For the Brave, Nauticam Now Has an Underwater Housing for the Red Komodo-X

Two angles of the Nauticam RED KOMODO-X underwater camera housing against a white background.

Brave Red Komodo-X users have a new option for protecting their cameras while they dive to the depths. As News Shooter reports, Nauticam, one of the leading manufacturers of underwater camera housings, announced a new case for the high-end cinema camera.

Nauticam based the new case on its existing RED KOMODO housing. The company aimed to offer a compact system ideal for travel, with plenty of user-friendly features including a tool-free setup and teardown that users can complete in only a few minutes, allowing them to get in the water or to the next portion of a shoot faster. Additionally, the batteries can be replaced without removing the camera from the housing, which is extremely convenient given the complication of underwater housings.

The Nauticam Komodo-X housing uses the company’s existing N120 port system and those who already own N120 ports will thus be able to use them on this new version, making for an easier transition. Likewise, for those with multi-camera setups, this will allow the use of ports across multiple housings, which is a plus. It also makes using Nauticam’s premium optics lineup possible, including the WACP-1/2 and SMC-1/2.

The new Nauticam housing is also compatible with the Canon EF to EOS R adapter and the Canon EF to EOS R adapter with a Variable ND Filter. No matter which lenses cinematographers use, switching lenses doesn’t require tools and should be relatively straightforward. However, when changing from RF to EF lenses, they will need to remove the camera from the housing to change the adapter.

The Nauticam 16410 N120 to N200 Port Adapter and N200 Port System offer even more flexibility, making it possible to use cinema lenses with the Komodo-X housing. Once again, installation is easy and tool-free, allowing for fast lens swaps in the field, even if moving between DSLR and cinema lenses.

The side of the Nauticam underwater housing for the RED KOMODO-X camera.
The KOMODO-X housing offers plenty of user-friendly controls.

Nauticam prioritized intuitive controls on this new housing including adjustable handles with cinema-style zoom and focus knobs. There’s also a command wheel on the left side for adjusting ND filters. The top of the housing features a 1/4″-20 cheese plate for attaching accessories. It’s compatible with the Atomos Shinobi SDI, or the Ninja V monitors when using Nauticam’s NA-Shinobi-S or Nauticam Atomos Ninja V-S housing options.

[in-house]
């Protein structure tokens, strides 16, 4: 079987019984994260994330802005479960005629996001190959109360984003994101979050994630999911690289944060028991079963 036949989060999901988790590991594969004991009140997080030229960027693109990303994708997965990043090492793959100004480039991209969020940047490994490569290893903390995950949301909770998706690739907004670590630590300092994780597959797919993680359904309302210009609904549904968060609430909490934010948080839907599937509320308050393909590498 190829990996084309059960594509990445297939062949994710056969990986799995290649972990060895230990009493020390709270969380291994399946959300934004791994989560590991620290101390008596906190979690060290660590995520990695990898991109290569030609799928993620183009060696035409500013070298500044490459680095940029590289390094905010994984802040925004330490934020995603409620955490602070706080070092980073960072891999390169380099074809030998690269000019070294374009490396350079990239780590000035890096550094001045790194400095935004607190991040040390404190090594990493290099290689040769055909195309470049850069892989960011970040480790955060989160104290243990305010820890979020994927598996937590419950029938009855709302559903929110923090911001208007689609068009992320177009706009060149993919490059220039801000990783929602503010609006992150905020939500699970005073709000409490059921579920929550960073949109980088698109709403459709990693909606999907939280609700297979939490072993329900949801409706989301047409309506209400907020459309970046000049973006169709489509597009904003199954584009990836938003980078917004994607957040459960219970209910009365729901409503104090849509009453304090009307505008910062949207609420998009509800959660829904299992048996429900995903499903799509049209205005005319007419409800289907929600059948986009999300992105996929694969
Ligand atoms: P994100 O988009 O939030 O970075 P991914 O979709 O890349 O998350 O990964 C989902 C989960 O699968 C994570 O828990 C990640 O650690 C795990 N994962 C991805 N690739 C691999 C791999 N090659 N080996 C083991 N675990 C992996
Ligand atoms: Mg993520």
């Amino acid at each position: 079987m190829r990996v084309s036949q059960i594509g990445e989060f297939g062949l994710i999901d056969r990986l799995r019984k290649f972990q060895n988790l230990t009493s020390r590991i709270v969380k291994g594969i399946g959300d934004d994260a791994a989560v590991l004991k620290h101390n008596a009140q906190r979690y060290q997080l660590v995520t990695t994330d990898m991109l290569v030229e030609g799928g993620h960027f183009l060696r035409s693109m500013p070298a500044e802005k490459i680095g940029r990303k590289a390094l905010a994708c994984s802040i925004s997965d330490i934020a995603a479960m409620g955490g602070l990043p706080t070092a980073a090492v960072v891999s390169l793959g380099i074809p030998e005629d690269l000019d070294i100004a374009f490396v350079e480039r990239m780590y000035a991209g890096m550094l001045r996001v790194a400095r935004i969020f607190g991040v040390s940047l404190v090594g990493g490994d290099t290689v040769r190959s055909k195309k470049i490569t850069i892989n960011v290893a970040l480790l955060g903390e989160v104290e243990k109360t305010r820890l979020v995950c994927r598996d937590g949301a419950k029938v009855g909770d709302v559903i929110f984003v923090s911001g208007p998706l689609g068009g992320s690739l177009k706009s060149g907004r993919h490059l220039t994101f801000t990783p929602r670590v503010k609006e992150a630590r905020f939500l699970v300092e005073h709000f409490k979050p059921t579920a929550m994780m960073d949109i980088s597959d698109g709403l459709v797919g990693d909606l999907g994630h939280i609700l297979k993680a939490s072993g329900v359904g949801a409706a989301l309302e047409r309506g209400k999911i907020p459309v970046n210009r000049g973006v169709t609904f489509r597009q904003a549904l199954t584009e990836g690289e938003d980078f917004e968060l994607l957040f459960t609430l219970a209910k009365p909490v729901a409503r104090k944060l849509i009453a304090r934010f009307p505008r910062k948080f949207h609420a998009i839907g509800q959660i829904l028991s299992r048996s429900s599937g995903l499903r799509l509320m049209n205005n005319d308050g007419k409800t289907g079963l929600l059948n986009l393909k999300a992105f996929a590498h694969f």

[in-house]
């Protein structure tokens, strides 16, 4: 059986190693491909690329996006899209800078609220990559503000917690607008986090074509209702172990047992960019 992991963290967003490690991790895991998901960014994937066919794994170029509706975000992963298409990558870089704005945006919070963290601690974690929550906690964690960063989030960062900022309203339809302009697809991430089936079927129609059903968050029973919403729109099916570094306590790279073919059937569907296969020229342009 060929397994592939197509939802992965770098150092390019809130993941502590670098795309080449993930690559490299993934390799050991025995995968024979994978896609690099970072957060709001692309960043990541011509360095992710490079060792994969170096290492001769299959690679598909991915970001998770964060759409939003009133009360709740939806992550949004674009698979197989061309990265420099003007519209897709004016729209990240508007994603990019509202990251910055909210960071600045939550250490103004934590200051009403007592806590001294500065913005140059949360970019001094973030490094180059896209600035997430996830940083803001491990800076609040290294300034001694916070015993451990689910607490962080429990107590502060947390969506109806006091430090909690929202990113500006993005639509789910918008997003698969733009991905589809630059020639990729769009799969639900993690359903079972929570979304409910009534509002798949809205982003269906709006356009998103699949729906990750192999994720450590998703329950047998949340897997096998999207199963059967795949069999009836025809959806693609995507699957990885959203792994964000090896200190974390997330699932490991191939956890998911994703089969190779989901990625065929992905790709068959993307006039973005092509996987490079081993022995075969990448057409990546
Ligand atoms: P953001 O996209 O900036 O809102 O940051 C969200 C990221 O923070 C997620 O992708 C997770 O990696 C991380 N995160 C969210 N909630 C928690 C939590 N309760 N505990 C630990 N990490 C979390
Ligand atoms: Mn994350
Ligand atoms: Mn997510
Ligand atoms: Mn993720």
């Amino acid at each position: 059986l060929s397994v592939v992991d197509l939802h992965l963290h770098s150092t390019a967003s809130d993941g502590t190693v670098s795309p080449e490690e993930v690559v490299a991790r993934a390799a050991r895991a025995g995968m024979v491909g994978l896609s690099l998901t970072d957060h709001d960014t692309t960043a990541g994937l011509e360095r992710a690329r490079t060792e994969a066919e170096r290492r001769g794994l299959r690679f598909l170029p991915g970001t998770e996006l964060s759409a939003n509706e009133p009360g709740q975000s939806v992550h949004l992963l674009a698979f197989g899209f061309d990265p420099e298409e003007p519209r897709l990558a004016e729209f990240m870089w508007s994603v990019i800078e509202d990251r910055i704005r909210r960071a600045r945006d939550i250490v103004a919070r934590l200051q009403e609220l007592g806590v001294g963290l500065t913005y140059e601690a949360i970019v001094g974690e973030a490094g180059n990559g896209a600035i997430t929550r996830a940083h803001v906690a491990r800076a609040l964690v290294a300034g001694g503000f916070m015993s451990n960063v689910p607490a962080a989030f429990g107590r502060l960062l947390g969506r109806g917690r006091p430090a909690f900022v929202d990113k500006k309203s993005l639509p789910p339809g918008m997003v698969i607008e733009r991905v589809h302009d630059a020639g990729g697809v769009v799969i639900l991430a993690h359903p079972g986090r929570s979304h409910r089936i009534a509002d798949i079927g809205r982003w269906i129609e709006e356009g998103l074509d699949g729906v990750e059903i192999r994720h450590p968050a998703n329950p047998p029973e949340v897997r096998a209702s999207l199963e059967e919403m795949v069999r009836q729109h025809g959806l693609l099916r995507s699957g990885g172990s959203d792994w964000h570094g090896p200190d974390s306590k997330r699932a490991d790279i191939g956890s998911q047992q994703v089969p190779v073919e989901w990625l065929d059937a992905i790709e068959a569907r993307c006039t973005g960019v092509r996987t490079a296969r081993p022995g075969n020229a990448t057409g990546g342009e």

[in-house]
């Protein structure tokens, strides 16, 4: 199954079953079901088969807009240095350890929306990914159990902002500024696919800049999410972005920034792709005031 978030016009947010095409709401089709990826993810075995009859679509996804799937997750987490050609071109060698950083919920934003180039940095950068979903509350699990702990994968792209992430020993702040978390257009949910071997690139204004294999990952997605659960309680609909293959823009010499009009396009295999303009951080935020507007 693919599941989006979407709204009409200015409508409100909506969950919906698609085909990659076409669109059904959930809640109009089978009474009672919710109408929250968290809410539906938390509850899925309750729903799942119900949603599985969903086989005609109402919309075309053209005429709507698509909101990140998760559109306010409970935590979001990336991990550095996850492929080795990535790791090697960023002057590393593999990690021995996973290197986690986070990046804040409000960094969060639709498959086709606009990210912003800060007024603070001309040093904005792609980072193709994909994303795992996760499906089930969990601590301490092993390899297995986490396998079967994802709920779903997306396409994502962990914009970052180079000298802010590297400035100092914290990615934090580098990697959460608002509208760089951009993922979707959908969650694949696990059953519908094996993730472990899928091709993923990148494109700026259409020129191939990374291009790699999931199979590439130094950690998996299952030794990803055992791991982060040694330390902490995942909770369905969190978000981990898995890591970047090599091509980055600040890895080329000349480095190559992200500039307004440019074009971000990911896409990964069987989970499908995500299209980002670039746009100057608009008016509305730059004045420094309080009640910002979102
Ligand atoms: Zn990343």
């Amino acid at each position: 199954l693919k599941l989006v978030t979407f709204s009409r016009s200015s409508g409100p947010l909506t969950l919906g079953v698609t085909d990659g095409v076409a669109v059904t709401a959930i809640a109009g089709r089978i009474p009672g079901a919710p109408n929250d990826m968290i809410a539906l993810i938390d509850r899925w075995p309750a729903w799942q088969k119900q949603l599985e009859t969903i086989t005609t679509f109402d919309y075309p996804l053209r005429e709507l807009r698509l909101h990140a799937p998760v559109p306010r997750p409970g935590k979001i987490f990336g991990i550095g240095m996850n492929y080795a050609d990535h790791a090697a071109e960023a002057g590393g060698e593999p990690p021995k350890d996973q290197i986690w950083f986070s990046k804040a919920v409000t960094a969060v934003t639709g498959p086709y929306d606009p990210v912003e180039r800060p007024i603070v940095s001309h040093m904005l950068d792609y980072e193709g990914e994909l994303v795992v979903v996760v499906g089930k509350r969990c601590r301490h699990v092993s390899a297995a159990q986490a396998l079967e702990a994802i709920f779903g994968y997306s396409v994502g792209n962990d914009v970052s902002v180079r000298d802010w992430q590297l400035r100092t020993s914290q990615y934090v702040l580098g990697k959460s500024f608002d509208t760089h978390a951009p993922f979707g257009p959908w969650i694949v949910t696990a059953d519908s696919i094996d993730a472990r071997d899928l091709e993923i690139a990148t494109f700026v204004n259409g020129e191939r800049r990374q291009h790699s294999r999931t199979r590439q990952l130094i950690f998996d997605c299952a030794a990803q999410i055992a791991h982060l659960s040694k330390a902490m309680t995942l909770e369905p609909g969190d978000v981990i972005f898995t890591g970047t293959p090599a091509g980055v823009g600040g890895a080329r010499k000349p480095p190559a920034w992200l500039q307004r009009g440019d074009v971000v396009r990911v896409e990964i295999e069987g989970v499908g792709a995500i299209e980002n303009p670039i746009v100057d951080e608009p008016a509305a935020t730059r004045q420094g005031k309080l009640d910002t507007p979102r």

A top view of the Nauticam RED KOMODO-X underwater housing against a white background.

All of those knobs allow for full operator control. However, Nauticam also included support for an ethernet surface feed in 5m and 45m lengths. There’s even room to install a small ethernet router in the housing itself, which allows for full remote control of the camera from the surface using the RedControl App.

Of course, underwater housing is only any good if it is watertight. While no underwater housing is perfect, Nauticam’s latest features its field-tested Vacuum Check and Leak Detection System to help notify you if (or when) things go wrong. These offer constant updates on the watertight status of the housing so users can limit damage if (or when) it springs a leak.

The alert system relies on a manual hand pump to create a slight vacuum within the housing. Then, a color-coded LED light, visible at the back of the housing, alerts users if the vacuum is failing. Likewise, leak detection is built-in, offering an audible and visible indication. The system is temperature compensated, which should prevent false alarms during changes in outside temperatures or from the camera heating up while recording.

Taking a high-end camera underwater calls for a trustworthy device, which results in steep prices for housing. It’s no real surprise then, that the new Nauticam KOMODO-X housing is priced at $9,665. For those with very good insurance, it’s available for purchase now through Nauticam’s website.

Image credits: Nauticam